I would say that the prophetic element of his music came to a head with “Love the Way You Lie.” This is probably the ultimate expression of what I mean when I call Mathers a “modern-day prophet.” Here is a man outright identifying the sins of the culture in which he is a part, and not letting anyone off the hook for it. Why do people hate his music? Well, a number of reasons, but I think the main reason is that he does not describe people as they want to be; he describes people as they are, in all their sin and muck and self-destruction. The problem is this: Eminem does not call people to repentance because he does not understand the problem. He can identify the problem, but he has no clue how to fix it.

This is evident in his newest album, The Marshall Mathers LP 2. It’s an interesting title in my opinion, because it is a regression from the prophetic stance that has characterized his music for so long. This album is a return to basics: it is a passive, descriptive attempt to wrestle with the life Mathers finds himself in. In “Rap God,” he declares how awesome he is, peppering the verses with references to “helping people” with his music, and feeling as if he is superhuman because of the power his music wields. But as with all who revel in power, he lacks authority, and as such this illusion of grandiosity comes tumbling down in songs like “The Monster.” He is still saying he hopes he helps people, but now he is the one crying out for help as well. Songs like this demonstrate the one incontrovertible fact that has dogged Mathers for so long: he is not a savior. He’s known this all along, and reminded people of it frequently (again, see “Stan). Yet somewhere along the way, the lines between prophet and savior became blurred, and Eminem lost his way.

So what do we have? A prophet, who is lost as to what he is supposed to do with his gift, firing off his mouth as fast as he can as if speed will somehow mask the futility of his efforts. Just bear this in mind: if he is indeed a prophet (even a false one), he is a mirror image of the culture he damns. Pray for Mr. Mathers. I think he needs it more than people might think.

Resist with Caution

The Lorax is one of my favorite Dr. Seuss tales. I remember watching the old animated version for the first time. I was in the 4th grade, and there something about that gruff Once-ler’s voice at the end that really made an impact on me: “Unless someone like you cares a whole awful lot, Nothing is going to get better. It’s not.”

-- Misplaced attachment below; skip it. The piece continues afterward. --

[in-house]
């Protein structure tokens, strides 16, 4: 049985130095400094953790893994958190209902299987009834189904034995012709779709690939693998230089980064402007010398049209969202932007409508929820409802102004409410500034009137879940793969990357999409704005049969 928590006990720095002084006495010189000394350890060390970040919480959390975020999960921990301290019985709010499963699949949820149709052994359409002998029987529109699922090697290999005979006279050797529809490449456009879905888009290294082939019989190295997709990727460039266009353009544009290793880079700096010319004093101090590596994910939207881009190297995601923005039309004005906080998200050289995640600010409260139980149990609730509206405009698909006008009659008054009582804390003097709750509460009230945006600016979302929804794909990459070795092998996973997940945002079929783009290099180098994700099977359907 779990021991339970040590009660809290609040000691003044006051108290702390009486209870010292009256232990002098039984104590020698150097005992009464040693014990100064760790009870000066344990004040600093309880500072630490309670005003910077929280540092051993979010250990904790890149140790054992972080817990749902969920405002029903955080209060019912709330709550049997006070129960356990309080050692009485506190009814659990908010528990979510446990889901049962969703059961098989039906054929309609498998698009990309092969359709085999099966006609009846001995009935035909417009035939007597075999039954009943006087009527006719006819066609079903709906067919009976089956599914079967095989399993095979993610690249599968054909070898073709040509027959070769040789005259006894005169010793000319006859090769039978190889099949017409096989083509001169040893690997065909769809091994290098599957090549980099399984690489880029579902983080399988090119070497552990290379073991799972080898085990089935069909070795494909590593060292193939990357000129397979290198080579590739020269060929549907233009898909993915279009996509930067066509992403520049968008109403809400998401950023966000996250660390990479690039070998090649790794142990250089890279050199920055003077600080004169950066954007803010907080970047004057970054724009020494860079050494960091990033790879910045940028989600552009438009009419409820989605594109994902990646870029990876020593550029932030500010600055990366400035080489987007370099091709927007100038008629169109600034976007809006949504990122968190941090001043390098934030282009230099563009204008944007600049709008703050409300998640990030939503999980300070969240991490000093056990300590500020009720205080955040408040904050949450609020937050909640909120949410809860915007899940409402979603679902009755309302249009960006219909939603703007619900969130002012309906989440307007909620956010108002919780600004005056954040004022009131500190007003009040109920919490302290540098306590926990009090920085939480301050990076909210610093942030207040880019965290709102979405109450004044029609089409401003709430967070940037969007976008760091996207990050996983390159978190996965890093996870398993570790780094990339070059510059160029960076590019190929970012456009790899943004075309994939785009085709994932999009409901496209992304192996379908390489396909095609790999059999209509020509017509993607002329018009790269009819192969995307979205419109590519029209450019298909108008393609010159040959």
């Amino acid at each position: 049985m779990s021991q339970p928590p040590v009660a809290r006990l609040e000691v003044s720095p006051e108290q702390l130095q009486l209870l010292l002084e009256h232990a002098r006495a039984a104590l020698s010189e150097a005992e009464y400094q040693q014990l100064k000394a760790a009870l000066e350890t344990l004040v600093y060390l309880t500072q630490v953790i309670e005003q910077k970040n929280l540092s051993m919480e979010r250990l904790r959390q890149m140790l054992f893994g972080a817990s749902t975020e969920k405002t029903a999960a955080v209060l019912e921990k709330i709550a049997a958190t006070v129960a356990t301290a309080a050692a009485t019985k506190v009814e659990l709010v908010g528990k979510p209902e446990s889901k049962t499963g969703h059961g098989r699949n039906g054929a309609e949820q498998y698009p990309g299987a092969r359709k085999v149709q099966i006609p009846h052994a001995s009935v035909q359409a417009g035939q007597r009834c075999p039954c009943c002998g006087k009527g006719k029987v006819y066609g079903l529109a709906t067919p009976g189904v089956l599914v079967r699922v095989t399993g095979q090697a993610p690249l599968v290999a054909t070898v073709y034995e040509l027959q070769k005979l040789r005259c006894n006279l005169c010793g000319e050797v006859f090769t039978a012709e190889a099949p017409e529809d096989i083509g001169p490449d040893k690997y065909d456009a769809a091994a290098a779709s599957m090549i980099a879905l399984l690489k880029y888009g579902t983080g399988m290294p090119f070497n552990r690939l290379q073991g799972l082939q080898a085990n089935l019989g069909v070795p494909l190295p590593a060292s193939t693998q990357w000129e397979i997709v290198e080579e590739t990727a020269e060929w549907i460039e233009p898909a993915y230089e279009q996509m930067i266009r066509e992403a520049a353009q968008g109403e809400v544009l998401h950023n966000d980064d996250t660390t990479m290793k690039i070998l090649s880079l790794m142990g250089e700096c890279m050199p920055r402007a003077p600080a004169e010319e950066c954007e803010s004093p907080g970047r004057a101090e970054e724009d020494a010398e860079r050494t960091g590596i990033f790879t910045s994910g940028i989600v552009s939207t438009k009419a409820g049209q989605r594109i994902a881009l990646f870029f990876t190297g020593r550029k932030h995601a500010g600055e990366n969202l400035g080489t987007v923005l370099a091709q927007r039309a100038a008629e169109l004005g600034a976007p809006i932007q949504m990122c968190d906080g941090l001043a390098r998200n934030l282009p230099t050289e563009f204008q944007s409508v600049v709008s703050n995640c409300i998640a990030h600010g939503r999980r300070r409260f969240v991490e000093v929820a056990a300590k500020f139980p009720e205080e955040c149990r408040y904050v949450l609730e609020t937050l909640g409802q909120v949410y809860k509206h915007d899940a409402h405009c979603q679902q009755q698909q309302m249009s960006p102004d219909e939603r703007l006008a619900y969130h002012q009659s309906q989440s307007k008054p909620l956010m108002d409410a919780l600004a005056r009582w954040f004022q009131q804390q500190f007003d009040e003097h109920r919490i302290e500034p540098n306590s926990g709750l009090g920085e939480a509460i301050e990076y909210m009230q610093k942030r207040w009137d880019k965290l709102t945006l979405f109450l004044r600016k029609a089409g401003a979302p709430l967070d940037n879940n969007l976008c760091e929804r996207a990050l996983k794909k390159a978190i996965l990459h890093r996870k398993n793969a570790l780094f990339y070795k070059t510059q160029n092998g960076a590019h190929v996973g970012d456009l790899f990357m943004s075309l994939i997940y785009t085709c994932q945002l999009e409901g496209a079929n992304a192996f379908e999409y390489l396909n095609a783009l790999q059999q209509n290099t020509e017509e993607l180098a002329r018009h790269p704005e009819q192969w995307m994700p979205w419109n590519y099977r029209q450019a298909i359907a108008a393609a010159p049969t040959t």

The environmental overtones never seemed apparent to me until much later in life, but that never gave me any reason to disagree with the overall premise. I was not excited about the Danny DeVito version when it first came, primarily because I had been so appalled at Horton Hears a Who and it’s overtones of acceptance. I was pleasantly surprised by The Lorax, and found that although it still maintains a bit of the old pantheism that often characterizes environmental propaganda, it had many redeeming characteristics. The Once-ler’s refusal to believe the Lorax could have been something lifted straight out of the Bible. And the scene where he watches as the Lorax ascends into the heavens still looks a lot like an allusion to Jesus. I’m not saying the writers or director were Christians; I’m simply saying that Christian themes are there. I was surprised when many of my Christian friends hated the film. It was the same vitriol I had encountered when Wall-E came out, and for many of the same reasons.

“It’s preachy.”

“It’s propaganda aimed at children.”

“Hollywood is pushing the environmental agenda.”

“Not all American’s are lazy (or greedy), so this is an unfair caricature.”

Fair enough. With both of these films though, I find this line of thinking to be missing the larger point. It’s like watching Man on Fire, and taking away from the film that revenge is a good thing. I have no problem admitting the flaws of these films (despite loving both of them). What is problematic in my mind is how much this “environmentalist” message ousts other issues for do many Christians.